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The skills gap in digital
A key element of Hewitt’s report focuses on the workforce and how there needs to be a “complementary strategy for the social care workforce as soon as possible,” which is complementary to the NHS workforce plan and the flexibility of health and care staff to move between roles. Not only does the report focus on the lack of alignment between health and social care, but it also highlights the right skills needed at the ICB level, stating that “all ICBs need to work with their partners – including place boards, provider collaboratives, and local government – as well as their own staff, to establish and develop people in the roles that are needed in the ICB, to facilitate the acceleration of and depth of performance improvement and wider transformation across the system.”
Hewitt highlights the shortage of skilled professionals, “including those who are experts at the cultural change that underpins digital transformation,” suggesting that NHSE should develop in-house skilled teams who can be embedded within a provider or system to train frontline staff and grow the local capability.
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Good health over the economy
Hewitt suggests “giving systems more flexibility to determine allocations for services and appropriate payment mechanisms within their own boundaries” as well as putting an end to “small in-year funding pots and extensive reporting requirements.” Funding should be largely multi-year and recurrent, and every ICS should ensure that both their ICP’s integrated care strategy and their ICB Joint Forward Plan include a clear articulation of the needs of children and young people within their population.
Unless we transform our model of health and care, as a nation we will not achieve the health and wellbeing we want for all our communities - or have the right care and treatment available when it is needed.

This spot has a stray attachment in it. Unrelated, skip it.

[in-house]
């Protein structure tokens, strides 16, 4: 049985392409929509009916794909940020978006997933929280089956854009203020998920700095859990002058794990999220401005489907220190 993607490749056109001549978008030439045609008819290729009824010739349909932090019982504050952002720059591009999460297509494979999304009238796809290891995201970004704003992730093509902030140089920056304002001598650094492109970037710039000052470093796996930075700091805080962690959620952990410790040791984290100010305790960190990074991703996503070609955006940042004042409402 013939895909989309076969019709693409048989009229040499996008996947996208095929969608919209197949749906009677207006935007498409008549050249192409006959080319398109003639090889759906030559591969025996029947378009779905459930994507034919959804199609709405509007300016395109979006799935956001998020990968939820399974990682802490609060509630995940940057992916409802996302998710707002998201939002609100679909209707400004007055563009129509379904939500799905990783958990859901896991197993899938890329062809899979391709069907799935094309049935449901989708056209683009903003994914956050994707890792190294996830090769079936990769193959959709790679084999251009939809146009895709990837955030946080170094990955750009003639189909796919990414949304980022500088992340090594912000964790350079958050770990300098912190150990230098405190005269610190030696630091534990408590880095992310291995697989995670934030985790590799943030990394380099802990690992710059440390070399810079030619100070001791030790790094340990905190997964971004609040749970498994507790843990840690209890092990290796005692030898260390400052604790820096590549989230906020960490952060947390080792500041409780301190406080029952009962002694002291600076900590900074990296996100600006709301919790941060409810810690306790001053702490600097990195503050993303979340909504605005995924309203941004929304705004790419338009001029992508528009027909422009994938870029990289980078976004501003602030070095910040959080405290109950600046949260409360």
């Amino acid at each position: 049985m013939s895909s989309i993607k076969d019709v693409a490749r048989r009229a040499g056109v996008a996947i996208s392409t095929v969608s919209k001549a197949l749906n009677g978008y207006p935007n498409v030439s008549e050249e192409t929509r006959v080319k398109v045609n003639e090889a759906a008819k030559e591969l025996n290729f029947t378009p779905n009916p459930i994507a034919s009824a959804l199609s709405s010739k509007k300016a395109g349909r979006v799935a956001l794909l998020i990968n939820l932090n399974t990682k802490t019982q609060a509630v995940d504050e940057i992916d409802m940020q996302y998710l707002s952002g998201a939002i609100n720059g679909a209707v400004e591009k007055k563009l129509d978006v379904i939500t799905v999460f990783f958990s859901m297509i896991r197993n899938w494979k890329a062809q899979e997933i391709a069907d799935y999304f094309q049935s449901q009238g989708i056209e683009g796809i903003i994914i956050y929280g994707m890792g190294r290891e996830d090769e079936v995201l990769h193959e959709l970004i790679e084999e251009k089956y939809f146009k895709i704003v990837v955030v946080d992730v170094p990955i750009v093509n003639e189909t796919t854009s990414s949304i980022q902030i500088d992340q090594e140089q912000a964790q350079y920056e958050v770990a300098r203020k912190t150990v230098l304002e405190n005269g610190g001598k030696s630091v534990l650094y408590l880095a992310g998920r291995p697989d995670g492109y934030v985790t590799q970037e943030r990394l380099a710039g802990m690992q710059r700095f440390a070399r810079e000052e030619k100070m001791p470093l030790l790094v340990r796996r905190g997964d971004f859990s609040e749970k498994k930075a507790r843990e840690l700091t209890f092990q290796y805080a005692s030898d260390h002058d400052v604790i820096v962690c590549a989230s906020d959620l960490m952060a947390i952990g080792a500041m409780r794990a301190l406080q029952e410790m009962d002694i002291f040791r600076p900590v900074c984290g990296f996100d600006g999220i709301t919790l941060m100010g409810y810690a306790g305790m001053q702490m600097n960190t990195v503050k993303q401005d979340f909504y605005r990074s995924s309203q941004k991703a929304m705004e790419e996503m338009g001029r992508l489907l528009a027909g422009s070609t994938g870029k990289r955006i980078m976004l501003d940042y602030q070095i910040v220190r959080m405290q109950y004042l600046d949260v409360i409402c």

Hewitt’s report recommends that every ICS should ensure that both their ICP’s integrated care strategy and their ICB Joint Forward Plan include a clear articulation of the needs of children and young people within their population and how those needs will be met through collaboration across the system.
The report also recommends empowering the public to manage their health by trialing the proposed approach in a limited format working with the NHS app team and suitable third-party vendors under the oversight of an appropriately recruited citizens’ panel.
Hewitt concludes the report by emphasising the need for close partnerships between many parts of the health and care system, including primary care, community health, mental health, acute hospital trusts, local government, and social care providers. The availability of timely, transparent and high-quality data must be a priority to enable local autonomy.
In conclusion, the Hewitt Review provides a roadmap for the future of ICSs that recognises the growing demand from the public, increased pressures, and opportunities from data and digital advancements. By transforming the model of health and care, we can achieve the health and wellbeing we want for all our communities.